Is answering a question that asks to do something with a specific tool or library off topic if another way to solve the problem without the tool is shown?

How to change some columns name when using pd.read_excel

Answering this one I was wondering whether it is on topic or not.

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    Ambiguous. It fully depends on the question. If the question is a hard "I really must do it with this tool and I have no freedom at all" then yes it would be off-topic. But generally people should be asking about a particular problem to solve and they'll be presenting a particular implementation they picked with not a guaranteed good reason. Asking the right question is hard, as an answerer it is part of the job description to read between the lines.
    – Gimby
    Commented May 21 at 12:48
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    Subject matter experts may "know" what the asker is really interested in, because they've been down the same road way back when and they've also seen variants of the question numerous times. This phenomenon is related to the X-Y problem. I put the word "know" in quotation marks because this is a form of intuition and is thus fallible. Commented May 21 at 13:54
  • @Gimby Re: "If the question is a hard "I really must do it with this tool and I have no freedom at all" then yes it would be off-topic" – I disagree; we aren't in the business of trying to mind-read possible answers to questions to try and guess whether something should be closed– either the question is well-scoped, on-topic according to the help center, and answerable, or it's not and should be closed. "No" is absolutely an acceptable answer to on-topic questions, and that doesn't at all make that question off-topic.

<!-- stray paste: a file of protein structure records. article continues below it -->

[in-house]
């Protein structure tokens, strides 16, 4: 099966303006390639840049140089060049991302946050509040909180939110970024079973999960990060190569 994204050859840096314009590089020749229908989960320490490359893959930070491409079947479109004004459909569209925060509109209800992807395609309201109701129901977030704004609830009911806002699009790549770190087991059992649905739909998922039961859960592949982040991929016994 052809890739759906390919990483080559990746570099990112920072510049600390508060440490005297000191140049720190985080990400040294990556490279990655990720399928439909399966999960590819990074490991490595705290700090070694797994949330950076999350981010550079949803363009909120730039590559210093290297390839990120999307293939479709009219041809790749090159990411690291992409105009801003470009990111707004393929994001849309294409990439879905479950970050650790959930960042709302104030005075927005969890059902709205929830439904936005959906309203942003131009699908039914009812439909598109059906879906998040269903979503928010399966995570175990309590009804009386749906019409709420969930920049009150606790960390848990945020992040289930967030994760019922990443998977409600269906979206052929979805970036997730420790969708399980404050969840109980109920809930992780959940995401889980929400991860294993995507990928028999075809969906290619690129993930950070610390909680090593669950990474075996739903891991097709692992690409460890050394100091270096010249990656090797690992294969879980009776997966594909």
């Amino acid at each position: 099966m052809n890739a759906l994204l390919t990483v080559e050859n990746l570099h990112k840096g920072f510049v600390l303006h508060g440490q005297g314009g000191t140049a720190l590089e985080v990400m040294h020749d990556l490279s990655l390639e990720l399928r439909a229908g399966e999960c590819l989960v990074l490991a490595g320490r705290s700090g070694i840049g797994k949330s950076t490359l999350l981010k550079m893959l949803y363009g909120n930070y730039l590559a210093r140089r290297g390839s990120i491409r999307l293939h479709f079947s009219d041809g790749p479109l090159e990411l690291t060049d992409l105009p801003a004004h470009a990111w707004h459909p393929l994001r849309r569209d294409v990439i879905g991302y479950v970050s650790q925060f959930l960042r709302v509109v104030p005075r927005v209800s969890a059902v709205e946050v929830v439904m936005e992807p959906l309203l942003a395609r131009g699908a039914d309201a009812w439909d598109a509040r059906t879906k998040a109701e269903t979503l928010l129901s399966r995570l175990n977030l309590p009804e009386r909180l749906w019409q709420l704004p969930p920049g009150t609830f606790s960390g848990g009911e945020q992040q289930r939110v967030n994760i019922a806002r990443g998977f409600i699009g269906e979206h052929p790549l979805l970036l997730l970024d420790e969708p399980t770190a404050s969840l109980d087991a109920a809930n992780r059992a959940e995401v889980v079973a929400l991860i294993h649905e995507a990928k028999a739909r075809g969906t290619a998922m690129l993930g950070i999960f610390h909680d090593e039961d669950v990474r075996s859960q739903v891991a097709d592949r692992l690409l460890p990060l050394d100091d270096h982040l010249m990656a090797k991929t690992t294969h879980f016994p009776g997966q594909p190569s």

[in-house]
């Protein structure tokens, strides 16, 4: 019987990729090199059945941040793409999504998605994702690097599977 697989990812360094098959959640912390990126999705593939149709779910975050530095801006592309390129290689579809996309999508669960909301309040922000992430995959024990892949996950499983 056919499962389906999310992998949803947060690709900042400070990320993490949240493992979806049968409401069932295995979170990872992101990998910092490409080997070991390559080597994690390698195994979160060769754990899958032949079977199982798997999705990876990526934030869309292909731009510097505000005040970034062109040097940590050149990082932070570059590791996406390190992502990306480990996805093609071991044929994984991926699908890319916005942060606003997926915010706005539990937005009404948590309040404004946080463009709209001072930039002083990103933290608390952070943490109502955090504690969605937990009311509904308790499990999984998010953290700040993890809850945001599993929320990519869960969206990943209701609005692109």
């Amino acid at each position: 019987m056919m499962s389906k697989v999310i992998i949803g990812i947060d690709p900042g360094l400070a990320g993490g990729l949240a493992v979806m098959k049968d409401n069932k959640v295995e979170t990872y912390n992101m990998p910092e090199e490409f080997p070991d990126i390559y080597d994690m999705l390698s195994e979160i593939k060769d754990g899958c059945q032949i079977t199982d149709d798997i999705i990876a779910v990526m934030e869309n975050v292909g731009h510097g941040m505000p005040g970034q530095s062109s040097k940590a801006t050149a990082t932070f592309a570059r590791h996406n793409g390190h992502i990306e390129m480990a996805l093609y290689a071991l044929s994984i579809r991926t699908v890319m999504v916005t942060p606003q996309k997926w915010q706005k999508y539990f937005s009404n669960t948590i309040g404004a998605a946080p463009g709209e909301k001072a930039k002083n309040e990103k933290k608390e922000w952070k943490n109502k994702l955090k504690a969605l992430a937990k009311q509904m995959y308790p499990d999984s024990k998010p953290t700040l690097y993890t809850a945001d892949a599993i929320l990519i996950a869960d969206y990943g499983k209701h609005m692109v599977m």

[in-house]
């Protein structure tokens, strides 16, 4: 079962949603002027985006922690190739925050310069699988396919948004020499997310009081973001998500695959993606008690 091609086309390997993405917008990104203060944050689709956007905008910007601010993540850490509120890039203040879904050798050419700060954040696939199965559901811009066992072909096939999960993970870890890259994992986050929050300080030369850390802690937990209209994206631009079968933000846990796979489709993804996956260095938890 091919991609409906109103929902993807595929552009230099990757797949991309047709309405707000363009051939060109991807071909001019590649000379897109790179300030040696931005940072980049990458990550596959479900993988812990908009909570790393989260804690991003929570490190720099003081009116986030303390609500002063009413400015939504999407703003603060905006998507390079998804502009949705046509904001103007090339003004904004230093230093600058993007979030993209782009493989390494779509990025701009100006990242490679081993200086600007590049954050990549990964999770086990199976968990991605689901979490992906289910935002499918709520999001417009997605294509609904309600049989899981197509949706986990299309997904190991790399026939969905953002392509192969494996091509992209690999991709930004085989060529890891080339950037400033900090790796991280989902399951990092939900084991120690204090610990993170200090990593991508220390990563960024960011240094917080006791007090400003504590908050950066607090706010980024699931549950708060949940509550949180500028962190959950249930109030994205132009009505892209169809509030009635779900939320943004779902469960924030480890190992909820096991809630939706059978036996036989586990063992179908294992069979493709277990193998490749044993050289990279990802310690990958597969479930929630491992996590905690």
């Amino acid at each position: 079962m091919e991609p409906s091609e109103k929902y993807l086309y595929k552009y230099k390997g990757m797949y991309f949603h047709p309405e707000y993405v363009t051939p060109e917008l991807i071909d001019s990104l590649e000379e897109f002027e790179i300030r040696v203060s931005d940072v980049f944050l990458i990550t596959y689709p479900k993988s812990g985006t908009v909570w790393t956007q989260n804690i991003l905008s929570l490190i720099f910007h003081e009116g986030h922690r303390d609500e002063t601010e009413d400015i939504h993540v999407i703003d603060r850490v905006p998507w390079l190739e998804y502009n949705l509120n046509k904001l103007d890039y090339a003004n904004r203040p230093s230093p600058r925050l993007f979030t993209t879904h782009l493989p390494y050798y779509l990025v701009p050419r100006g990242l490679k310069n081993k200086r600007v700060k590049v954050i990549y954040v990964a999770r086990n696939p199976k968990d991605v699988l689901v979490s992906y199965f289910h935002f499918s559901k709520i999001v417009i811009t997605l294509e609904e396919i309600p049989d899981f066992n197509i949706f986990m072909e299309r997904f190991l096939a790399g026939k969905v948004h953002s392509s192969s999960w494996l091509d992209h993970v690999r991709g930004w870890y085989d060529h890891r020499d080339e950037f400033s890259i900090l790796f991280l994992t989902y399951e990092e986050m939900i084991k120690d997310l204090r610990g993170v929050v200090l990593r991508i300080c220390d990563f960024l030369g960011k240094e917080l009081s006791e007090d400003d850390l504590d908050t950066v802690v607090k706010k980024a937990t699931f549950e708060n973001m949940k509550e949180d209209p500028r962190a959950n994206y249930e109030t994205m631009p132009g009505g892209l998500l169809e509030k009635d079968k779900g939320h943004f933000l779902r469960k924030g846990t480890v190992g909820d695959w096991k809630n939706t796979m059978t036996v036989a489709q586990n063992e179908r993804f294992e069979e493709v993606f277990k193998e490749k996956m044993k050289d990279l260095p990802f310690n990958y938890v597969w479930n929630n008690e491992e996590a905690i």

– zcoop98
    Commented May 21 at 15:28

1 Answer 1


The answer "no" is a valid answer to a question asking "Can I do X with specific parameters/constraints Y and Z?" Such an answer does not make the question off-topic. It simply means the answer is no. Questions about using tools for programming are allowed, as are questions about programming itself (obviously). A question asking how to achieve some programming goal with a programming tool thus must inherently be completely on-topic (other issues like breadth, details, and objectivity not withstanding).

If X is achievable without Y and Z constraints being respected, but not otherwise, then that's perfectly OK to mention in an answer which already says "no", but it would probably be of limited use since it's technically a workaround rather than a direct answer to the question (which, again, is "how to do X with Y and Z constraints").

As an aside, be wary of XY problem scenarios, where one might think constraints Y and Z are needed to achieve X in the first place, when really they are not required at all.

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